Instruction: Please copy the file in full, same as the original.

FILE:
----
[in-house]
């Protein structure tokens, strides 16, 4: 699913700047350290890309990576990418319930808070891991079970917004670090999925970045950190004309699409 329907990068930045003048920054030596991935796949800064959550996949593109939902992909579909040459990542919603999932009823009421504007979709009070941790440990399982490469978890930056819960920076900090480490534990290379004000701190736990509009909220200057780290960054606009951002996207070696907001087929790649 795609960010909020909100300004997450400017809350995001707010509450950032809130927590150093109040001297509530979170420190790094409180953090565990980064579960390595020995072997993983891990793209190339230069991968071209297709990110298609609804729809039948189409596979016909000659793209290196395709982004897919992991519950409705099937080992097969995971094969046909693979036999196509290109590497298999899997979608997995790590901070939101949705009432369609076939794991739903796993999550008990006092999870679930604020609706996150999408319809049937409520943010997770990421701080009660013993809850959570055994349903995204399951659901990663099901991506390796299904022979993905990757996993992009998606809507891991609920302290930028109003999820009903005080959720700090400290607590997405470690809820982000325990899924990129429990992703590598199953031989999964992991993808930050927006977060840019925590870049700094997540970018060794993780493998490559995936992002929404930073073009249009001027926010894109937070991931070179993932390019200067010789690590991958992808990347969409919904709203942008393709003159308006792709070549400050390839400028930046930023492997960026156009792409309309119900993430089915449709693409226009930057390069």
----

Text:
[in-house]
């Protein structure tokens, strides 16, 4: 699913700047350290890309990576990418319930808070891991079970917004670090999925970045950190004309699409 329907990068930045003048920054030596991935796949800064959550996949593109939902992909579909040459990542919603999932009823009421504007979709009070941790440990399982490469978890930056819960920076900090480490534990290379004000701190736990509009909220200057780290960054606009951002996207070696907001087929790649 795609960010909020909100300004997450400017809350995001707010509450950032809130927590150093109040001297509530979170420190790094409180953090565990980064579960390595020995072997993983891990793209190339230069991968071209297709990110298609609804729809039948189409596979016909000659793209290196395709982004897919992991519950409705099937080992097969995971094969046909693979036999196509290109590497298999899997979608997995790590901070939101949705009432369609076939794991739903796993999550008990006092999870679930604020609706996150999408319809049937409520943010997770990421701080009660013993809850959570055994349903995204399951659901990663099901991506390796299904022979993905990757996993992009998606809507891991609920302290930028109003999820009903005080959720700090400290607590997405470690809820982000325990899924990129429990992703590598199953031989999964992991993808930050927006977060840019925590870049700094997540970018060794993780493998490559995936992002929404930073073009249009001027926010894109937070991931070179993932390019200067010789690590991958992808990347969409919904709203942008393709003159308006792709070549400050390839400028930046930023492997960026156009792409309309119900993430089915449709693409226009930057390069």